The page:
Here you are provided with six areas of specialization, each of them consisting of seven courses, which is more than you would find in a typical game design program. After attending the program at Middle Georgia State University, you can expect to become a T-shaped specialist who is familiar with all current trends in the game industry. This way, you will be able to easily switch between directions within the industry without feeling like a complete beginner.
You’ll be able to study a wide range of subjects, such as 2D Computer Animation, 3D Modeling, Computational Intelligence, Digital Storytelling, and so on.
4. Liberty University
Degree: Bachelor of Science in Information Technology
Liberty University is a private, non-profit Christian institution with a solid online platform. Here you can only receive a Bachelor of Science in Information Technology with a Gaming Design specialization, but the program will give you the chops you need to start programming -- or move on to a more in-depth set of courses.
Their program is aimed at preparing students to be technical specialists, so you need to have a passion for programming and graphic design to get the most out of this program.
5. Full Sail University
Degree: Bachelor of Science in Game Design
What is great about this university is that it offers tracks more suitable for humanities-minded students: storytelling, design theory, design integration, and practical design. You will look at the game design process from different angles and delve into its sociological, cultural, anthropological, and psychological aspects.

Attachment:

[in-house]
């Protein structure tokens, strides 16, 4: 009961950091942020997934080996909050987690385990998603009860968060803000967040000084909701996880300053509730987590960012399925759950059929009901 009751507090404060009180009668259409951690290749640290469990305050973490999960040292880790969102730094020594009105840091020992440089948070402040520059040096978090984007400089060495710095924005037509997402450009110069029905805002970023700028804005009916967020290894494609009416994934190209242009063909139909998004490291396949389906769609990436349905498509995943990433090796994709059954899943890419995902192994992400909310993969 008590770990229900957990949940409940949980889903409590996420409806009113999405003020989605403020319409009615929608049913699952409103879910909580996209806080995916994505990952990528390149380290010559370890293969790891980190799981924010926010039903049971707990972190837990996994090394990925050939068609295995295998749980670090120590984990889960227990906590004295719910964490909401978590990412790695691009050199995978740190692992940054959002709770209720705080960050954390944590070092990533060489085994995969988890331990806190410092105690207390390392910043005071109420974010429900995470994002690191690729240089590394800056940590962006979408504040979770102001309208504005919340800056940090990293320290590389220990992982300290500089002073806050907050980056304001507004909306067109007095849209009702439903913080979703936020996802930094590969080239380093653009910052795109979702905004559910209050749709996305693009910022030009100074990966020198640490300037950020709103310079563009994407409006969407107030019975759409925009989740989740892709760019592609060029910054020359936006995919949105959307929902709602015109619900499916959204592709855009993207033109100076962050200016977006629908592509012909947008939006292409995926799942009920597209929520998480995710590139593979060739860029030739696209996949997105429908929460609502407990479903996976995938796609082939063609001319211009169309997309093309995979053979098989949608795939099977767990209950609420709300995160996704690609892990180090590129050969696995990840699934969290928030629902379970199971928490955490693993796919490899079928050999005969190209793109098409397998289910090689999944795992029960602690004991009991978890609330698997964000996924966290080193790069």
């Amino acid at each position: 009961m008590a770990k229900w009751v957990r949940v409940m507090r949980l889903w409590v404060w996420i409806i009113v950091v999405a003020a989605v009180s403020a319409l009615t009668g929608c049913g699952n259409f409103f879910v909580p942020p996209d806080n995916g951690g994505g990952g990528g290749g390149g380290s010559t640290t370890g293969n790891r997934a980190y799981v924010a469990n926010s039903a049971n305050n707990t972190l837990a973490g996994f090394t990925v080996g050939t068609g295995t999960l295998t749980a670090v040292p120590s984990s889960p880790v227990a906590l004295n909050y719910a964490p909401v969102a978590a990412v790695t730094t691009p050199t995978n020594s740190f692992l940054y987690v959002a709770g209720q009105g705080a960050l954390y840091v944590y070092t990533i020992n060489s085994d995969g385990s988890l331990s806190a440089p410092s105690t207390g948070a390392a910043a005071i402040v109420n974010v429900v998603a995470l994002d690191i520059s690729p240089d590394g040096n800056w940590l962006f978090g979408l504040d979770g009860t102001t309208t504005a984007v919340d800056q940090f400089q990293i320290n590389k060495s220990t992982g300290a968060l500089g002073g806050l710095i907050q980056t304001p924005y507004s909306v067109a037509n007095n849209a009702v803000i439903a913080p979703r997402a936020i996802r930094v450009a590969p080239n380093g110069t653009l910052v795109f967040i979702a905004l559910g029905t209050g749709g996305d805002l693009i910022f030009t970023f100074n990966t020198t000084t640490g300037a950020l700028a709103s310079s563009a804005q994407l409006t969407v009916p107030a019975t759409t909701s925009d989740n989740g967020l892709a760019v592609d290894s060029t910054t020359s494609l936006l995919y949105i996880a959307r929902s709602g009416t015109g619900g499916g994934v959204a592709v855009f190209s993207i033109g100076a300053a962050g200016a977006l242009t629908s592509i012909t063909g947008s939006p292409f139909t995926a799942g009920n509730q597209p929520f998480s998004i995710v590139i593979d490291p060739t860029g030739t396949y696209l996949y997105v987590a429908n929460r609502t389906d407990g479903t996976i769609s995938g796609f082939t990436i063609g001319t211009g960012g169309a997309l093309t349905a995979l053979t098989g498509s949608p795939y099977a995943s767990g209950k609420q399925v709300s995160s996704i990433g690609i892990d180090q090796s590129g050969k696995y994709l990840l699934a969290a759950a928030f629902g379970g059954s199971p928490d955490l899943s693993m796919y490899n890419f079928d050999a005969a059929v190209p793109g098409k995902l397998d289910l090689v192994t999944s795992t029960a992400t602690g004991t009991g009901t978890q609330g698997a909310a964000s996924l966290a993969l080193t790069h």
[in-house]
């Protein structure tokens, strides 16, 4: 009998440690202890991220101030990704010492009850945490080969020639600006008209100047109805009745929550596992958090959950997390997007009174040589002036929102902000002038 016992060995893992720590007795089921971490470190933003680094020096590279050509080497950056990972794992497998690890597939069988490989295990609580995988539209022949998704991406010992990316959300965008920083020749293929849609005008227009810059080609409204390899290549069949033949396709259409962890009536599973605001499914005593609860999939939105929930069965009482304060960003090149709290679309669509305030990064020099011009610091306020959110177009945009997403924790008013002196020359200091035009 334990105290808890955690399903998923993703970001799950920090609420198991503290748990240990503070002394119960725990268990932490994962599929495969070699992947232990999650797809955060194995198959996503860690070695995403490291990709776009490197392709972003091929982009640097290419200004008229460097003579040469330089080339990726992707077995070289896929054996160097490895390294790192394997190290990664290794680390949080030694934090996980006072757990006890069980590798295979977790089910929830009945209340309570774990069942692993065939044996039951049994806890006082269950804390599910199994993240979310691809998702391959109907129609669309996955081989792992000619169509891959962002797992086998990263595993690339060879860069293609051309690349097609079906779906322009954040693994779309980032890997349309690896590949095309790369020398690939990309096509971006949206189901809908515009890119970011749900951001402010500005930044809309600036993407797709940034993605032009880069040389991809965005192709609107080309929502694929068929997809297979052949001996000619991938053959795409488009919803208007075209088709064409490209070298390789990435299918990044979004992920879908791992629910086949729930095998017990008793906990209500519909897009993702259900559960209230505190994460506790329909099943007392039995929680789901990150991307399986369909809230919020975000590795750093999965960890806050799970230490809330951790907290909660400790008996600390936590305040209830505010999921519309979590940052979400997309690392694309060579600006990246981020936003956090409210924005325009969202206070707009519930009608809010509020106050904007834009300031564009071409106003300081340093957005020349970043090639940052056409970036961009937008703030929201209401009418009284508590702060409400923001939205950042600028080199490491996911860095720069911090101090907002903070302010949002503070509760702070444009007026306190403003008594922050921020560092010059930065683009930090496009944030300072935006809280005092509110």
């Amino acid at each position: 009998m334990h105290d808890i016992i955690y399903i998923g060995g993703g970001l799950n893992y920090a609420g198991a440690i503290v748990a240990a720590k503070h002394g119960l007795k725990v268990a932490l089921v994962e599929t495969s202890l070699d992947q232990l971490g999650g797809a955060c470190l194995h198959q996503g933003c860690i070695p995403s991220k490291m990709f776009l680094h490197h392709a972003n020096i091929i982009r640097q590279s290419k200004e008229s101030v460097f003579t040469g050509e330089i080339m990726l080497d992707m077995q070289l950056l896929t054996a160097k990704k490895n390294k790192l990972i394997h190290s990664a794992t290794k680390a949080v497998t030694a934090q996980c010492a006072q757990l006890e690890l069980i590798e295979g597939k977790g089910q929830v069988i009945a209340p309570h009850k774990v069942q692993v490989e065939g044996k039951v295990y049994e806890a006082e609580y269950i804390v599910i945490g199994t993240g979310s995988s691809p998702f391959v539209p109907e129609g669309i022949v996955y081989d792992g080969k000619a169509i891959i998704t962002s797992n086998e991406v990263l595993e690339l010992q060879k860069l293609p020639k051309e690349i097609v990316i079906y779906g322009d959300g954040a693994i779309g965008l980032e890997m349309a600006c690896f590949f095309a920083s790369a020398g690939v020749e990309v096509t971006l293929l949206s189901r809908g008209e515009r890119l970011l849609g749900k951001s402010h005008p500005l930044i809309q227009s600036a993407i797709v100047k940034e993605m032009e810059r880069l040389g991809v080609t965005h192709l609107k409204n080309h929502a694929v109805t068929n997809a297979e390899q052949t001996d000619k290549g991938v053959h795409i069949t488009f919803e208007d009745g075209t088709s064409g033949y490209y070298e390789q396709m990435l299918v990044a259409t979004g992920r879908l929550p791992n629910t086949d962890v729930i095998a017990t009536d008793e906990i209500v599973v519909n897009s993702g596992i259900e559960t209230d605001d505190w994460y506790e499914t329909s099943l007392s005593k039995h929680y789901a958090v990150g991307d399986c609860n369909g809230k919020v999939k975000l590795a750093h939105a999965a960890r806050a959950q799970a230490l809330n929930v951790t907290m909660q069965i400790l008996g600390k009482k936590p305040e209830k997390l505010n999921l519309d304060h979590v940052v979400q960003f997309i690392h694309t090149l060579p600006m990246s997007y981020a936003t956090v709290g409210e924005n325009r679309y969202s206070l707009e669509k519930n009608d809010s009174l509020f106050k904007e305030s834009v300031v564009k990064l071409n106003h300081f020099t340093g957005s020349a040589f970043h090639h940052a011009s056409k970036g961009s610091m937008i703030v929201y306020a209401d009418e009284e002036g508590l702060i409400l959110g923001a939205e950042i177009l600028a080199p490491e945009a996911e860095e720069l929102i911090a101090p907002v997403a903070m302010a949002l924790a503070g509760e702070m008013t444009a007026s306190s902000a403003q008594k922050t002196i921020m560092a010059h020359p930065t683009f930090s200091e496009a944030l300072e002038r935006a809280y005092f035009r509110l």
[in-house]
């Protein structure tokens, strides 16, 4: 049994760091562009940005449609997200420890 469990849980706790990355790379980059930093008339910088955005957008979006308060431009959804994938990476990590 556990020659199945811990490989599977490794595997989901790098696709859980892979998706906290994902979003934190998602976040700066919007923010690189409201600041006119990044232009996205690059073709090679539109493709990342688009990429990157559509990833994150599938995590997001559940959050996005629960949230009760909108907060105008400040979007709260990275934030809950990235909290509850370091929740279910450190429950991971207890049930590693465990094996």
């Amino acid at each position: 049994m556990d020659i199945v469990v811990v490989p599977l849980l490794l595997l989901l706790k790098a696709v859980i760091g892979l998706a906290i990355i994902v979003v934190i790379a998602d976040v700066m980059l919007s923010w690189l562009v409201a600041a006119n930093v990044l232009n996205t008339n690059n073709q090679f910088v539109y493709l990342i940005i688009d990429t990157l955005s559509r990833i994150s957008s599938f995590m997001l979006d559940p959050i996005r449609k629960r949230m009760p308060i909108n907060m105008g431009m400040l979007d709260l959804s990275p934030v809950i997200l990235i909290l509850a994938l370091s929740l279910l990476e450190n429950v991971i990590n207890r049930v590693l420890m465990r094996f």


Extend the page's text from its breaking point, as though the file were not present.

At Full Sail University, the faculty teaches you how to create games for several platforms such as PC and console, as well as smartphones and other devices. For those who are looking into writing for video games to round out their skillset, the college also has two creative writing degree programs that focus on video game -- both of which are online.
6. University of Baltimore
Degree: Bachelor of Science in Simulation and Game Design
Although this degree has the word "simulation" in it, this is a more of a game-focused program. You may choose a specialization based on your preferences and plans. For example, you can choose Technical Art or Coding and Development.
Capstone projects will include creating working video game builds and simulations. You can also take classes like “History of Video Games,” “Games for Learning,” and “Frontiers of Game Design.”
Founded in 2013, it is currently the oldest game design program in Maryland. It was also voted third most affordable online game design program by AffordableColleges.com.
7. Lindenwood University
Degree: Bachelor of Arts in Game Design
Lindenwood University's program is somewhat unique compared to the others on this list. It is very comprehensive and to be accepted, you're required to have a solid background.
You will create projects you can later use for your portfolio and get the experience of a project manager curating a group of your fellow students. After graduation, you are expected to know enough to develop and publish your own games. However, it is the most expensive option from this list.
$18,000 per year is a red line for me, so I have not added other universities to this list based on tuition costs. In fact, there are not too many options to choose from with such a "low" budget, but the existing ones offer solid programs.